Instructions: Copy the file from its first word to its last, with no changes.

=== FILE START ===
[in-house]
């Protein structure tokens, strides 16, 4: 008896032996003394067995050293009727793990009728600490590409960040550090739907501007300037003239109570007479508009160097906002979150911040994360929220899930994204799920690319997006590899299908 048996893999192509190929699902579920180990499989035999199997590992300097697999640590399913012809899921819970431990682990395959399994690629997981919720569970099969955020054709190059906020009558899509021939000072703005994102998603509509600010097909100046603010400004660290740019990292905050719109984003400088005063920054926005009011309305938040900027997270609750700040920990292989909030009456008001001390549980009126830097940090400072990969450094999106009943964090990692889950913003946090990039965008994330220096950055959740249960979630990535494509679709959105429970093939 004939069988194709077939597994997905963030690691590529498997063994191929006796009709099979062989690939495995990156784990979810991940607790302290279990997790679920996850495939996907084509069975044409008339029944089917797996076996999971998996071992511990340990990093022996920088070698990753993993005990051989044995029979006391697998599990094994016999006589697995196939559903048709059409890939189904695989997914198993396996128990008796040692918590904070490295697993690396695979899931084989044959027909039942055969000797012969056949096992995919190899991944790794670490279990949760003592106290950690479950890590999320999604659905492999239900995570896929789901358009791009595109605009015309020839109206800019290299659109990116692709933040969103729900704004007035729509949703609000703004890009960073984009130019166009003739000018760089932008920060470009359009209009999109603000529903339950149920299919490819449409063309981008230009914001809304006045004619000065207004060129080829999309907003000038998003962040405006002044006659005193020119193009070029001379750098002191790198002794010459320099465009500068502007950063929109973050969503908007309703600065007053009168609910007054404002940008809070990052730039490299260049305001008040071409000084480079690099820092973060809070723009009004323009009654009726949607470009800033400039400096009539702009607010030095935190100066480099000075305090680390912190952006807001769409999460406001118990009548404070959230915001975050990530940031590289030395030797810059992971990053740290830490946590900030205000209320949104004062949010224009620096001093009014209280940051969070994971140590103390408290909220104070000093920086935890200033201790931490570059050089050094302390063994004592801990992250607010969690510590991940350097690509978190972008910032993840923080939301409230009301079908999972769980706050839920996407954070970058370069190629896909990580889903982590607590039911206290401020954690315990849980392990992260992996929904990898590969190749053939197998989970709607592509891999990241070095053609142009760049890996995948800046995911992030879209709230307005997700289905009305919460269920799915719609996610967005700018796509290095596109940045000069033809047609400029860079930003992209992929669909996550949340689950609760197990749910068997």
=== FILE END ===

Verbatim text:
[in-house]
């Protein structure tokens, strides 16, 4: 008896032996003394067995050293009727793990009728600490590409960040550090739907501007300037003239109570007479508009160097906002979150911040994360929220899930994204799920690319997006590899299908 048996893999192509190929699902579920180990499989035999199997590992300097697999640590399913012809899921819970431990682990395959399994690629997981919720569970099969955020054709190059906020009558899509021939000072703005994102998603509509600010097909100046603010400004660290740019990292905050719109984003400088005063920054926005009011309305938040900027997270609750700040920990292989909030009456008001001390549980009126830097940090400072990969450094999106009943964090990692889950913003946090990039965008994330220096950055959740249960979630990535494509679709959105429970093939 004939069988194709077939597994997905963030690691590529498997063994191929006796009709099979062989690939495995990156784990979810991940607790302290279990997790679920996850495939996907084509069975044409008339029944089917797996076996999971998996071992511990340990990093022996920088070698990753993993005990051989044995029979006391697998599990094994016999006589697995196939559903048709059409890939189904695989997914198993396996128990008796040692918590904070490295697993690396695979899931084989044959027909039942055969000797012969056949096992995919190899991944790794670490279990949760003592106290950690479950890590999320999604659905492999239900995570896929789901358009791009595109605009015309020839109206800019290299659109990116692709933040969103729900704004007035729509949703609000703004890009960073984009130019166009003739000018760089932008920060470009359009209009999109603000529903339950149920299919490819449409063309981008230009914001809304006045004619000065207004060129080829999309907003000038998003962040405006002044006659005193020119193009070029001379750098002191790198002794010459320099465009500068502007950063929109973050969503908007309703600065007053009168609910007054404002940008809070990052730039490299260049305001008040071409000084480079690099820092973060809070723009009004323009009654009726949607470009800033400039400096009539702009607010030095935190100066480099000075305090680390912190952006807001769409999460406001118990009548404070959230915001975050990530940031590289030395030797810059992971990053740290830490946590900030205000209320949104004062949010224009620096001093009014209280940051969070994971140590103390408290909220104070000093920086935890200033201790931490570059050089050094302390063994004592801990992250607010969690510590991940350097690509978190972008910032993840923080939301409230009301079908999972769980706050839920996407954070970058370069190629896909990580889903982590607590039911206290401020954690315990849980392990992260992996929904990898590969190749053939197998989970709607592509891999990241070095053609142009760049890996995948800046995911992030879209709230307005997700289905009305919460269920799915719609996610967005700018796509290095596109940045000069033809047609400029860079930003992209992929669909996550949340689950609760197990749910068997």